Bruised and battered art-rock: Zed Penguin – A Ghost, A Beast

It’s a cliche because it’s true – no good music is made without a struggle. Compare the Wu-Tang Clan’s nervy, feral debut 36 Chambers to the Disney rap of A Better Tomorrow, or anything Metallica have done in the last 20-odd years. The list never ends.

Zed Penguin’s debut album A Ghost, A Beast is forged out of real struggle, a barely restrained cathartic exercise in dishevelled art-rock free from any self-conscious posturing. The band is led by Edinburgh-based Australian singer-songwriter Matthew Winter, a familiar face and hollering voice on the city’s underground live music scene for over a decade, making the most out of a battered 5-watt valve amp.

The convoluted story of A Ghost, A Beast includes an ill-fated attempt at becoming a fisherman on a trawler, drifting skint through Edinburgh, a job in a psychiatric hospital, a few home-made four-track demos on MySpace and an eventual debut single on Song, By Toad Records in 2012 with added members Atzi Muramatso on cello, James Metcalfe on bass and Casey Miller on drums.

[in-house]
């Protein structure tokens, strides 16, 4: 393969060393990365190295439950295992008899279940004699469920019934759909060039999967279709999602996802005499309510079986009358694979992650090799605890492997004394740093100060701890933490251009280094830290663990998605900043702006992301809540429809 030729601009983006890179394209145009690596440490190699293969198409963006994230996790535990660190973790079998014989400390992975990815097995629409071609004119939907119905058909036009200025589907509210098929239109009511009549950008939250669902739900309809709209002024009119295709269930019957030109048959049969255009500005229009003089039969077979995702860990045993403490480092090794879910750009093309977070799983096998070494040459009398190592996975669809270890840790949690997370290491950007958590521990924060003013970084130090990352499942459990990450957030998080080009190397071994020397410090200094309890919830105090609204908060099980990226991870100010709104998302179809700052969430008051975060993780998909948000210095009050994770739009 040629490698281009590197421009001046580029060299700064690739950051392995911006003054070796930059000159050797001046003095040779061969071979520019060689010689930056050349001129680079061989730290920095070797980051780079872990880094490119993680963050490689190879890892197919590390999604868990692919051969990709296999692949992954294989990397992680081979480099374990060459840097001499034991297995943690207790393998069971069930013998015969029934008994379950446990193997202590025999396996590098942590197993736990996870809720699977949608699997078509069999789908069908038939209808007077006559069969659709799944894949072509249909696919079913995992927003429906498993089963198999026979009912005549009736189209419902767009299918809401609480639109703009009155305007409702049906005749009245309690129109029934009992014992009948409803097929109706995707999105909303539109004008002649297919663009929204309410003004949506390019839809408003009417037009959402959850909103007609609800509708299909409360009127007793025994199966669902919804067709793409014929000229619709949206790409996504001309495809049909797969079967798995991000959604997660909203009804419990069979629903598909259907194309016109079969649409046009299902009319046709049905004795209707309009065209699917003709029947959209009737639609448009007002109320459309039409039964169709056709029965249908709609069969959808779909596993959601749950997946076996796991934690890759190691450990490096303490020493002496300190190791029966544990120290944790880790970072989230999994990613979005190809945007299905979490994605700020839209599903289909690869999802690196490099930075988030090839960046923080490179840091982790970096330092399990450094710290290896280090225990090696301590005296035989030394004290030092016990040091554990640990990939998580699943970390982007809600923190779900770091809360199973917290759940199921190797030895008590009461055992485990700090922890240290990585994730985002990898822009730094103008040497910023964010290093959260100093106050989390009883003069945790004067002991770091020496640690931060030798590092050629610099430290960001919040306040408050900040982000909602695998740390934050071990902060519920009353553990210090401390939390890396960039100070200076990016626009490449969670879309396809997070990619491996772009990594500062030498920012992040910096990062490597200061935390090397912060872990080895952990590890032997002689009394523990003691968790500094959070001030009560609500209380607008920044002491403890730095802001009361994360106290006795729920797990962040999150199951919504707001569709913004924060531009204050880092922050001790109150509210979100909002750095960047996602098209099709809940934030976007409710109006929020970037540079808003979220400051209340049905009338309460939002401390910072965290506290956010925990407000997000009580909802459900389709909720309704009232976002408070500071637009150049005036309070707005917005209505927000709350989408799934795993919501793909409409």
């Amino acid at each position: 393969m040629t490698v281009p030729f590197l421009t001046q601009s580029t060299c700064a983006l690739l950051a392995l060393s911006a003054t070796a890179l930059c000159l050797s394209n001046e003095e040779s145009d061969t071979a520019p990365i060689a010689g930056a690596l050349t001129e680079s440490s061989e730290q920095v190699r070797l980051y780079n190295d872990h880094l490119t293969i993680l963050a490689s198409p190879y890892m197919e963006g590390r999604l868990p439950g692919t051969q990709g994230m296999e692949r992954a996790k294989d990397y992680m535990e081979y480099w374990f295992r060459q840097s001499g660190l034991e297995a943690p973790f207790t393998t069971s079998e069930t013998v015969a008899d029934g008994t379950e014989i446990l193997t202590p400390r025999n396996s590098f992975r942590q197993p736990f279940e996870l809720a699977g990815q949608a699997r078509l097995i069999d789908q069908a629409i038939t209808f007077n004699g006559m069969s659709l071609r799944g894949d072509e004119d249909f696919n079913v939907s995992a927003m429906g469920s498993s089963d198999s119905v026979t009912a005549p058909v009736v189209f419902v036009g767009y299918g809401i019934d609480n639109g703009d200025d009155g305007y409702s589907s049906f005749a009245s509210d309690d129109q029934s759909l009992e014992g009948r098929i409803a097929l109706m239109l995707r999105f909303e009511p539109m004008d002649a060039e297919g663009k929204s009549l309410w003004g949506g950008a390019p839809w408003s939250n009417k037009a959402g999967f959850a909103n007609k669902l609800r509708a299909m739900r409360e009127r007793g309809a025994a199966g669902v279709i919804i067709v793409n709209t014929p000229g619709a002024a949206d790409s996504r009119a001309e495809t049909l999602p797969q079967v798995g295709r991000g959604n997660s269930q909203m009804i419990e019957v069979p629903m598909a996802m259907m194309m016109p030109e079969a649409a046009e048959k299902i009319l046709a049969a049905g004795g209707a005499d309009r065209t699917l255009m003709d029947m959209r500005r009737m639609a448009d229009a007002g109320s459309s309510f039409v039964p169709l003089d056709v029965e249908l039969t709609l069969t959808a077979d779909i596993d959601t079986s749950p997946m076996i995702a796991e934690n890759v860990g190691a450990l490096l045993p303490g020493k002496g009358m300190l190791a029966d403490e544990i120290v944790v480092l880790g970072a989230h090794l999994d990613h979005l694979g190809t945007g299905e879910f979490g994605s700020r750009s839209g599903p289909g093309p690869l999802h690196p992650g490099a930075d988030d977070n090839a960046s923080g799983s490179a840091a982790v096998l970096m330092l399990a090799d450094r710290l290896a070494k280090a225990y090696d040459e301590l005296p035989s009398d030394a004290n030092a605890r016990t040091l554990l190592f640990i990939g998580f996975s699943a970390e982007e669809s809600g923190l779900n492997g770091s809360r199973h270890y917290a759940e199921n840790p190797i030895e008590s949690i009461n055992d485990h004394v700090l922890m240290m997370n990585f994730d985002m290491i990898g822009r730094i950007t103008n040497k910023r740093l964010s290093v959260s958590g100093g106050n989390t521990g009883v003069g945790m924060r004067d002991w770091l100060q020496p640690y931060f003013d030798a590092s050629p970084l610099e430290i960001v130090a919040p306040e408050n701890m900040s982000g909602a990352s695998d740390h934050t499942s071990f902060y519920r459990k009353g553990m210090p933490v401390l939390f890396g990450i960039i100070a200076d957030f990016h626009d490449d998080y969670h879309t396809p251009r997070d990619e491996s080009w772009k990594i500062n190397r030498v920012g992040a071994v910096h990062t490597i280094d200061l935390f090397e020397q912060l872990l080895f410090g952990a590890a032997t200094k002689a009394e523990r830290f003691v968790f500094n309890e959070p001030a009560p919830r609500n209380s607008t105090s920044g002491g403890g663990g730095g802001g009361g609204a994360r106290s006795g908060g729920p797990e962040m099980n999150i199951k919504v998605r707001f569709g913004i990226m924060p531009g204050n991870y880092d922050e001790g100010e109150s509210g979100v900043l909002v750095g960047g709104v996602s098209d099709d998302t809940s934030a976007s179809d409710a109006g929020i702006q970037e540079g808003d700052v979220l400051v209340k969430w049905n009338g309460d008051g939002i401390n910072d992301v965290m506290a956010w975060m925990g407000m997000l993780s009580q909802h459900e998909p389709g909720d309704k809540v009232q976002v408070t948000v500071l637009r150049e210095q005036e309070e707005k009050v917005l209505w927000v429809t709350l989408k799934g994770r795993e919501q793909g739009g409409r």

The foundations were laid for a debut album, but Winter literally suffered a knockback, left with serious head injuries after a late-night street assault. Unable to play music because of a “neuropathic pain like bolts of incalculable electric agony” and too ill to work, Winter almost became homeless, so this debut album is as much a surprise as it is a triumph.

Instrumental opener Out on the Deadly Hume is a deceptive lure, with sweeping melancholy cello papering over some jagged strums, a slight hint at dread down the road. Song, By Toad label owner Matthew Young recalls first seeing Winter “howling like a banshee” at his early gigs in Edinburgh, and he channels something ‘other’ throughout the album. On Wandering, he sounds like Michael Gira loosened up after a half bottle of Scotch, with a pagan drawl over a stoned guitar delay effect that’s a ringer for Can’s I Want More. There’s another Swans touch on the sprawling eight-minute title track, with its delirious repetition, shrieks, teetering piano and a black heart vaudeville racket you can imagine Tom Waits battering into shape.

There’s plenty more disarming abstractions – the catchy garage stomp of This Town is offset by the prickly lo-fi shuffle of End of Time and the death waltz of Violent Night. And it took some balls to release The Source of My Dreams as a lead-up single and video, with its ghost-in-the-machine chanting, atonal bad trip psychedelia and rusting feedback loops.

But even if Winter leads us down a few dark corners there’s no wallowing, and there’s a sense that over the last six years the album was always there, itching to get out. Sounding relieved in the album notes, he says: “I finished it and it’s the best thing I’ve ever done with my entire time on Earth.”

  • A Ghost, A Beast is out tomorrow on Song, By Toad Records. Get it here